A management change at the Evergreen Community Garden in Kissena Corridor Park has been rending the very fabric of society in Auburndale, Queens. Last year the NYC Parks Department sparked outrage by taking over a 5-acre garden that local residents, many of them elderly Korean-Americans, had spent decades transforming from a trash-strewn lot into a lush oasis. The city claimed that a few Korean-American families had turned the garden into their personal fiefdom, excluding outsiders and even improperly selling produce, and so the Parks Department simply installed a new manager. And that meant WAR.
"When we made it into a farm, you have no idea how hard it was," former garden manager San Ok Kim told the Wall Street Journal through a translator. "It took five years. Now it's scary, like a war zone." To protest the city takeover, Kim, 75, went on a hunger strike. And when that didn't seem to get anyone's attention, he "clutched a lighter and container of gasoline, threatening to light himself on fire if he didn't get his old job back," officials tell the Journal.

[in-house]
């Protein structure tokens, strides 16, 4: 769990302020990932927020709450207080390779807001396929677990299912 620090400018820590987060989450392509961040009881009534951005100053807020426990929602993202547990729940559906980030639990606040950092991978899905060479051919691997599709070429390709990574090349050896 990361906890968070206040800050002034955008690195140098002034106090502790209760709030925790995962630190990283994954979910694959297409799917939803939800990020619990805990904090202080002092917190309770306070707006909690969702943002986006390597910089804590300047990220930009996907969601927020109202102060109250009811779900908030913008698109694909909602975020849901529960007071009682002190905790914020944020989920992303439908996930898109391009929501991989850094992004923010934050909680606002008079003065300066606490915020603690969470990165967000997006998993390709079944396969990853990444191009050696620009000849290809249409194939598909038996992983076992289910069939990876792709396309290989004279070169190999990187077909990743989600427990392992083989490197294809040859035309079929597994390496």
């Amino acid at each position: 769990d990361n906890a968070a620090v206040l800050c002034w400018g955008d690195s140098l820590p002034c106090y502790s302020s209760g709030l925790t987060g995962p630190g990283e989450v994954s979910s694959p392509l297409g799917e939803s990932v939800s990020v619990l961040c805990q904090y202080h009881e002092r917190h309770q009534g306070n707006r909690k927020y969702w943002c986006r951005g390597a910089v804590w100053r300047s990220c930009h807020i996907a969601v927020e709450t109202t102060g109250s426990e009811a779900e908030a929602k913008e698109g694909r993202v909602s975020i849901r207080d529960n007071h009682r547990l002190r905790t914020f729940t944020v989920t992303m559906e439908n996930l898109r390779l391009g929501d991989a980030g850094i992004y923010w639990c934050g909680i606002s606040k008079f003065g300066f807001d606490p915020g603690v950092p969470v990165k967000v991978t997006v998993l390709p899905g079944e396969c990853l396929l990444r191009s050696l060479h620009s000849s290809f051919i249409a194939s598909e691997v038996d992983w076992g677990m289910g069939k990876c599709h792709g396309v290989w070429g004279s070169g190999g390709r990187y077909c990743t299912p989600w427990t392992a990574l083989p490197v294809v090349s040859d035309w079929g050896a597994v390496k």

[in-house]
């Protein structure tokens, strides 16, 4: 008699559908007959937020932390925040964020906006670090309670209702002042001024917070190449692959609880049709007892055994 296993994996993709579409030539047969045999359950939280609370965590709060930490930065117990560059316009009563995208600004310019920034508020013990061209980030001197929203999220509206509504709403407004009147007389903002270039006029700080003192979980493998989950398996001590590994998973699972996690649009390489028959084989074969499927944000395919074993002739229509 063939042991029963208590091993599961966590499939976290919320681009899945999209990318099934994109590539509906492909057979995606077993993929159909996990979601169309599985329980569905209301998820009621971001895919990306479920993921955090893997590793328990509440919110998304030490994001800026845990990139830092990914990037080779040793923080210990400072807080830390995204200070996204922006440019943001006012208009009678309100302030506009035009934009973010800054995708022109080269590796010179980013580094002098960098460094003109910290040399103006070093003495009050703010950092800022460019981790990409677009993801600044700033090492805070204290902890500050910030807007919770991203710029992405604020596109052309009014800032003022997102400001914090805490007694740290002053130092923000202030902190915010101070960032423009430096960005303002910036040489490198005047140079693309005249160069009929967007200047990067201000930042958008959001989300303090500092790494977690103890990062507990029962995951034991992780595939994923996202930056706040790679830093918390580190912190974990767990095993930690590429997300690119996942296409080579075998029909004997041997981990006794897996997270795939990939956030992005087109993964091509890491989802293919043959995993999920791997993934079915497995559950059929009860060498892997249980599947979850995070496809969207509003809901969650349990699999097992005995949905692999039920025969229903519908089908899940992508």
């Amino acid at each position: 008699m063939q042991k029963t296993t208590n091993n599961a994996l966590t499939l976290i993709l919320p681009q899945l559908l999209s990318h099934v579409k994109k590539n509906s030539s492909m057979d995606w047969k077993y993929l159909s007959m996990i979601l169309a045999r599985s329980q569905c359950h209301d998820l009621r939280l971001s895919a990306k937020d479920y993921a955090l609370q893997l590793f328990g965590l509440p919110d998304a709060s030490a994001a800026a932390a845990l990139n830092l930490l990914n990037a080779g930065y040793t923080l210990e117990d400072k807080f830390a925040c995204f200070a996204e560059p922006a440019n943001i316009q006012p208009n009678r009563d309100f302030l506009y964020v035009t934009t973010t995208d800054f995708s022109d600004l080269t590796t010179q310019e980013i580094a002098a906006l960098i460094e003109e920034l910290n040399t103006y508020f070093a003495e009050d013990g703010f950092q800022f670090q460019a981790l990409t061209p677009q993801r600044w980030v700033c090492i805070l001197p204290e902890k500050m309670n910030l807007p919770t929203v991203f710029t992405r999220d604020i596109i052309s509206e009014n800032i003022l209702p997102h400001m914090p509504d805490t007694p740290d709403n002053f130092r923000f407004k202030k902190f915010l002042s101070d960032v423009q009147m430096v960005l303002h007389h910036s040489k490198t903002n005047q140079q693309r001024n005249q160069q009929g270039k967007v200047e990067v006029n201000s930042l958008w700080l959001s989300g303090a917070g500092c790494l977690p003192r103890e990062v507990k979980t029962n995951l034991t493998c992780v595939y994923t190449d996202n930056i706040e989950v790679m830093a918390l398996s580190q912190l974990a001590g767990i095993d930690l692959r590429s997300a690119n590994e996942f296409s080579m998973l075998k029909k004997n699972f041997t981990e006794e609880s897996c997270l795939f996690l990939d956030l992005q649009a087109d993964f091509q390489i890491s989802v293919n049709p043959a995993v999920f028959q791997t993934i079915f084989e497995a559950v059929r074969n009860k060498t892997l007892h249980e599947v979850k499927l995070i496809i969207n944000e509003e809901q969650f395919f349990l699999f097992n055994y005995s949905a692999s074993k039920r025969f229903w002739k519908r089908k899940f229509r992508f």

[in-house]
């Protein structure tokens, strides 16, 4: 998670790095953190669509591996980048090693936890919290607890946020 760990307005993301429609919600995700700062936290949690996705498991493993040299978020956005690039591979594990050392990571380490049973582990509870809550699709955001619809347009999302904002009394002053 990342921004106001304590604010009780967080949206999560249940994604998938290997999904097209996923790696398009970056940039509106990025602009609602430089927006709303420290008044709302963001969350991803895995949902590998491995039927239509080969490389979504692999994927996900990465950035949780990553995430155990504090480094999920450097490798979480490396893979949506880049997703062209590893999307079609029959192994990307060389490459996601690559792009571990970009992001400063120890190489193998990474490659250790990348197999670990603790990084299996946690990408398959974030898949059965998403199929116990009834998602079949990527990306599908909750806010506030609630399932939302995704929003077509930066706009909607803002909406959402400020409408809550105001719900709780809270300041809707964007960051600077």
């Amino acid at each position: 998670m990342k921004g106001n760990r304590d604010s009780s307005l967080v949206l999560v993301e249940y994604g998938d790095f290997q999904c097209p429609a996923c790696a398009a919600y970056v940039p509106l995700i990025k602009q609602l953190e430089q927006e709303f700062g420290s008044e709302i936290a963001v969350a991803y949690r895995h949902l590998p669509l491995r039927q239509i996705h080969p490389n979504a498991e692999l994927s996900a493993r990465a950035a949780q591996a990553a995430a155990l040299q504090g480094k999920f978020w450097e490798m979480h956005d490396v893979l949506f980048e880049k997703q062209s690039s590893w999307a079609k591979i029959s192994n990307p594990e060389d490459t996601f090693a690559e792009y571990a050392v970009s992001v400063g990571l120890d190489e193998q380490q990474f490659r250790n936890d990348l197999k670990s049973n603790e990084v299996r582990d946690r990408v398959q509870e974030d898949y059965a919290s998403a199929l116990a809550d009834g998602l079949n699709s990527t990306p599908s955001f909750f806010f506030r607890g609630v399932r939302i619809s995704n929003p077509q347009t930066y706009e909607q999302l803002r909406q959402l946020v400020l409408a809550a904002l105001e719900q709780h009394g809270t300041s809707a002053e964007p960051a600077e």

And here's video of a fight that broke out at a press conference at the garden:
The man seen screaming in the video was injured in the fight and spent three days in a nearby hospital. He told the Journal he was "simply reacting to the situation,” adding, "The fighting has gotten bad and we need to stop." There have also been death threats and nearby schools had to be locked down when the NYPD sent a hostage negotiation team to the garden. But hey, at least nobody's blowing any of this out of proportion!